Yes, everyone complains about public transportation. Nobody wants to commute to work at 7 a.m., tired and cranky, with other tired and cranky people around them. But as far as commuting goes, it’s better than D.C. traffic, and it’s clean, functional, and efficient when there’s not a strike going on.
It makes a lot of sense, at least more sense than the layout of most other cities. It’s alphabetical and numerical crossing one another. Genius.
When you think of music hubs, you typically think New York, Nashville, Chicago, New Orleans or Los Angeles. But D.C. really does have unique music venues like DC9, 9:30 Club, Black Cat, Gypsy Sally’s, and U Street Music Hall. They’re intimate and fun, and host some really talented performers.
Living in the D.M.V.
Living in D.C., western Maryland, or northern Virginia gives you the option of traveling to three different states in less than an hour. Each has a different culture and a lot to offer, and it’s great to have the country, city, wilderness, and quaint historical towns available to you whenever you feel like a weekend drive or a night out.
There’s no other city where you can get tons of education and culture for zero dollars. From the Kennedy Center having free concerts every night and the Wooly Mammoth Theater’s Pay What You Can performances, to the free memorials and beautiful architecture, and free admission to shows and museums. That’s not even mentioning all the stuff that’s close to free, including happy hours, comedy shows, gardens, music venues, and more.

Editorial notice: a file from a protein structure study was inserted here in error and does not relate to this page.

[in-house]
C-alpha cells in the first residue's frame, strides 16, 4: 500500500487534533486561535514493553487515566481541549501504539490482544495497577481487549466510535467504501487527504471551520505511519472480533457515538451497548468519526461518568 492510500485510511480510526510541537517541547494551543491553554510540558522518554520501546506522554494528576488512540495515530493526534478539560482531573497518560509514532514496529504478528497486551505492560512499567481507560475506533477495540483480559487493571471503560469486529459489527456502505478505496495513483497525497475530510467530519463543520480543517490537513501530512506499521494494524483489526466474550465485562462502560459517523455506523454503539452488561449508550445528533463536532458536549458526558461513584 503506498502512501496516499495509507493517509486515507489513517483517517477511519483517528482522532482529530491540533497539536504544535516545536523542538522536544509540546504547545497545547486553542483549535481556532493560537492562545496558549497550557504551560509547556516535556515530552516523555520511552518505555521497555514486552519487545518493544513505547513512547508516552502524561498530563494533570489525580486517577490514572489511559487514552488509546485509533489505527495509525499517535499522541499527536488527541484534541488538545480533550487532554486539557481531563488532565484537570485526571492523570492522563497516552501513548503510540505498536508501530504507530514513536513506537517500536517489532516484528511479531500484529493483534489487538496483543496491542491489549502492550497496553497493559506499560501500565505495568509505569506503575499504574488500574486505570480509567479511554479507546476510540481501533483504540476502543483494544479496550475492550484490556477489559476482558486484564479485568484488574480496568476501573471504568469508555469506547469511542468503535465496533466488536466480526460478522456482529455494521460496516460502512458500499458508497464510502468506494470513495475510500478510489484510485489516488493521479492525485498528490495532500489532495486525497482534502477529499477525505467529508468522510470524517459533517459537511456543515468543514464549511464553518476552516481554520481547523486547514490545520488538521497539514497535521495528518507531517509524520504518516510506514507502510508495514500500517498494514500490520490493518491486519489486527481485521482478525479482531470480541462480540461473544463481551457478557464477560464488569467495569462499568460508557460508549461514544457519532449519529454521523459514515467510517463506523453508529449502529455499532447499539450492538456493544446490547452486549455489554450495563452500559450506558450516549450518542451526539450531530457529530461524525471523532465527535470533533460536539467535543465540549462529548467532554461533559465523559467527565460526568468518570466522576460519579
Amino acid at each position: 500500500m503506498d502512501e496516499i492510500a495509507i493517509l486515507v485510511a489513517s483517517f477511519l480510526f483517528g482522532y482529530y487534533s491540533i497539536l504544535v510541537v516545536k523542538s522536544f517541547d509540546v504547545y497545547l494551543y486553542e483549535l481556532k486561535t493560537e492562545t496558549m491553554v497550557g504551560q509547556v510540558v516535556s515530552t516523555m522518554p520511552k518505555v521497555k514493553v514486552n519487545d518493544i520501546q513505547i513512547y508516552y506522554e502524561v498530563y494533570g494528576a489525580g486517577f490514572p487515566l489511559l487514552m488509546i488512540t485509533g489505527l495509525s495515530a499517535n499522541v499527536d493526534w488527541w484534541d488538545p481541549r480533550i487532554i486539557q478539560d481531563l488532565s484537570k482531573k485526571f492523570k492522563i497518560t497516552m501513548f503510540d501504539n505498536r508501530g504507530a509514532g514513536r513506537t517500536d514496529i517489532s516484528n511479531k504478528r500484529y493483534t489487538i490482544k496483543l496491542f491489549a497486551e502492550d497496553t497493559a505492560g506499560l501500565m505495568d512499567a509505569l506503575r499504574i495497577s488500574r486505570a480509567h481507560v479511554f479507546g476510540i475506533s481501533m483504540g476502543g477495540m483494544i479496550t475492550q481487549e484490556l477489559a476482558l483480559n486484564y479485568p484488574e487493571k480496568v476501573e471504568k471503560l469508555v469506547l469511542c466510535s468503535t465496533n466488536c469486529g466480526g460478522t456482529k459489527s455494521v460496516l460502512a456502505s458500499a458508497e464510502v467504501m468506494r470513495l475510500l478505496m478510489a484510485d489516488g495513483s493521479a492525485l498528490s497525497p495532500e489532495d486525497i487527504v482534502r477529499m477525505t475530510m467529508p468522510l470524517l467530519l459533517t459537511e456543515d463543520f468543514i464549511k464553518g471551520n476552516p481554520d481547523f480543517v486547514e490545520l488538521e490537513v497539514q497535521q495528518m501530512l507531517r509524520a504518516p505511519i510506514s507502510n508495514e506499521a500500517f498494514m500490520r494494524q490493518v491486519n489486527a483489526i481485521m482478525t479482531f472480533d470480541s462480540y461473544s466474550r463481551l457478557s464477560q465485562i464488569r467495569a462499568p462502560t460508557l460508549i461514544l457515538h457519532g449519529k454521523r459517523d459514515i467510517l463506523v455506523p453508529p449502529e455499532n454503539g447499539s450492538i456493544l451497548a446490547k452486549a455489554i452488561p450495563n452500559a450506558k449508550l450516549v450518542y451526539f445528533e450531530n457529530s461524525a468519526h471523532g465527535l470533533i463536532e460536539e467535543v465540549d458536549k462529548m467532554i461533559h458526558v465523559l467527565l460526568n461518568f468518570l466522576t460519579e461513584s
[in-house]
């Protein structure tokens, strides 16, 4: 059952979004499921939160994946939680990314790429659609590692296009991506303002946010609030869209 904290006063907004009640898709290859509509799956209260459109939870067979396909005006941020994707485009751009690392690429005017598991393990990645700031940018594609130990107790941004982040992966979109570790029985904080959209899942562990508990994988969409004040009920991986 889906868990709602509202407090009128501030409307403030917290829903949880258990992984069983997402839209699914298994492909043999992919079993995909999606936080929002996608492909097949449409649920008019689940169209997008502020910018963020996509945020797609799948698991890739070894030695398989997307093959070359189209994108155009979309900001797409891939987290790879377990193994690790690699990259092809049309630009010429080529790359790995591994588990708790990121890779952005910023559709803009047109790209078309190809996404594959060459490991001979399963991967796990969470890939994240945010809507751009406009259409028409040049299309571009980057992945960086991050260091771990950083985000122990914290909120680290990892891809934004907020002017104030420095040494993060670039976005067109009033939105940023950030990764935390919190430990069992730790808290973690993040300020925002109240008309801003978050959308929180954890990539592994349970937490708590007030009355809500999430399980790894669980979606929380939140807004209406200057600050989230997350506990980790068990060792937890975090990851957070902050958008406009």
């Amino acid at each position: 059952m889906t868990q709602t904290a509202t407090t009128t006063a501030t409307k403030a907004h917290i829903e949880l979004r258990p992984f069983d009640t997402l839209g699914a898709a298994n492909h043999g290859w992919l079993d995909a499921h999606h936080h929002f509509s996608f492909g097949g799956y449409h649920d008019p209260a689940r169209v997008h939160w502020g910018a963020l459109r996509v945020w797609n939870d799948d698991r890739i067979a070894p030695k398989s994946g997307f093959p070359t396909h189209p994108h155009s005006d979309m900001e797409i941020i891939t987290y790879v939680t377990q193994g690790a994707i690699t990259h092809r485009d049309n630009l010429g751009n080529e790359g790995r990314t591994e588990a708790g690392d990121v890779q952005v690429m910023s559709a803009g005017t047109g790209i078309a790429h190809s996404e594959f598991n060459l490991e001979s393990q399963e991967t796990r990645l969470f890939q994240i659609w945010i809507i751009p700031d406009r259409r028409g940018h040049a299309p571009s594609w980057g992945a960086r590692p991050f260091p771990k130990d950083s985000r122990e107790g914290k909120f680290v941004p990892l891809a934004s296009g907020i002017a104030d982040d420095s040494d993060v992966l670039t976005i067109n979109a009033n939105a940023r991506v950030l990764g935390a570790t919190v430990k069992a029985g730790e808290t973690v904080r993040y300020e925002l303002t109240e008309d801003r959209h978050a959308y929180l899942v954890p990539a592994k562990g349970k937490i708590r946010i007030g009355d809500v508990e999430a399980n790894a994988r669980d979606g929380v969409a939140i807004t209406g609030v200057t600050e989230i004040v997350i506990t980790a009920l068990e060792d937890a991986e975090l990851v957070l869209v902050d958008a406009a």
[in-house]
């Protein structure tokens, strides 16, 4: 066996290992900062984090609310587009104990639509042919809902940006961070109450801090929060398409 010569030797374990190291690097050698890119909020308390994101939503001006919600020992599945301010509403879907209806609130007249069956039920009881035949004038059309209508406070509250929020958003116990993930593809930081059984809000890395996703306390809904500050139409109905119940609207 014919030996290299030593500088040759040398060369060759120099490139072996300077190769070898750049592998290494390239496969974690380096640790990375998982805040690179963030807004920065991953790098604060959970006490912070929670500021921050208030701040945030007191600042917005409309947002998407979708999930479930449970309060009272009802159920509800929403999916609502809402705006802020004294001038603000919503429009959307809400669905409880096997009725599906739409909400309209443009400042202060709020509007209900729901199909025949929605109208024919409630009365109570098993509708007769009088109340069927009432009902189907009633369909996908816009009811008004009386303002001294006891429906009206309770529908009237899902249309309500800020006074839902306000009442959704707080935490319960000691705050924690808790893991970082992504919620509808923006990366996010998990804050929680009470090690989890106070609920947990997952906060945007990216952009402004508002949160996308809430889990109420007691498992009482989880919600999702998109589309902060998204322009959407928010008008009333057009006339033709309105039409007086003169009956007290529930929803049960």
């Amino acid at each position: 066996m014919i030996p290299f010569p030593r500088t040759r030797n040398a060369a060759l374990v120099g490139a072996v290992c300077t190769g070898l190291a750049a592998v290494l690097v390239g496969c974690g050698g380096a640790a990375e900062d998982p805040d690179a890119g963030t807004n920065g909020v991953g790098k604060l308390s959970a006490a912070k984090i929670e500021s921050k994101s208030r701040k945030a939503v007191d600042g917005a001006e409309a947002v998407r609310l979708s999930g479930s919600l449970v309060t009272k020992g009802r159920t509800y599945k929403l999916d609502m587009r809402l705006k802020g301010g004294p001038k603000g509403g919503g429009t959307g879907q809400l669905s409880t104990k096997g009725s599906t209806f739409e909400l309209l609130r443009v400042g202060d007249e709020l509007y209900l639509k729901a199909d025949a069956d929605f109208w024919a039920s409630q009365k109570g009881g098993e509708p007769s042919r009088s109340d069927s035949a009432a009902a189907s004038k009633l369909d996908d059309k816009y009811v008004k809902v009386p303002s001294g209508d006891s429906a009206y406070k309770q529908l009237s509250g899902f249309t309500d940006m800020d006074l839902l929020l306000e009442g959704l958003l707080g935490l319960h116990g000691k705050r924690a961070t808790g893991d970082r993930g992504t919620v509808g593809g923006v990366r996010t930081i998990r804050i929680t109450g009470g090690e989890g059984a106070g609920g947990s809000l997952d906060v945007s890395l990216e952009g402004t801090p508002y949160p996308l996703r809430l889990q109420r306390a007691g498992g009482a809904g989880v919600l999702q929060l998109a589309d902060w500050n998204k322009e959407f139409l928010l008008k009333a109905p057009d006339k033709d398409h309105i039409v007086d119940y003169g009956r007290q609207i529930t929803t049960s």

The touristy stuff
Locals take full advantage of the touristy events, or at least they should. It may be a super-crowded expedition, but the National Zoo at night, the abundance of cherry blossoms that are only found in D.C. in America, the Lincoln and Jefferson Memorial, fireworks and events on the mall, are all part of the beauty of living here. So we’re able to accept the tourists that come with the touristy stuff.
Being a hub for ambitious and competitive businessmen and women, you get a lot done. At first, you probably find this annoying. Some coworkers will surely rub you the wrong way, or if you’re the type-A personality, they might not be fast enough for you. Then, you move to a place where they still fax things and really miss the high paced energy of the District.
D.C. has a thriving local markets scene to get your cousin’s next Christmas present at. Washingtonians really value the small handcrafted businesses and make it easy to find unique gifts all year round including food, décor, clothes, and much more from local artisans all over the area.
Being a part of the nation
When you’re in D.C., you feel like you’re more included in the monumental decisions made for the nation. Whether it’s a historical law passing and there’s much cause for celebration, or something is in need of a protest, you feel like, and sometimes actually are, able to be more in that moment of lawmaking and a part of national change when living in D.C.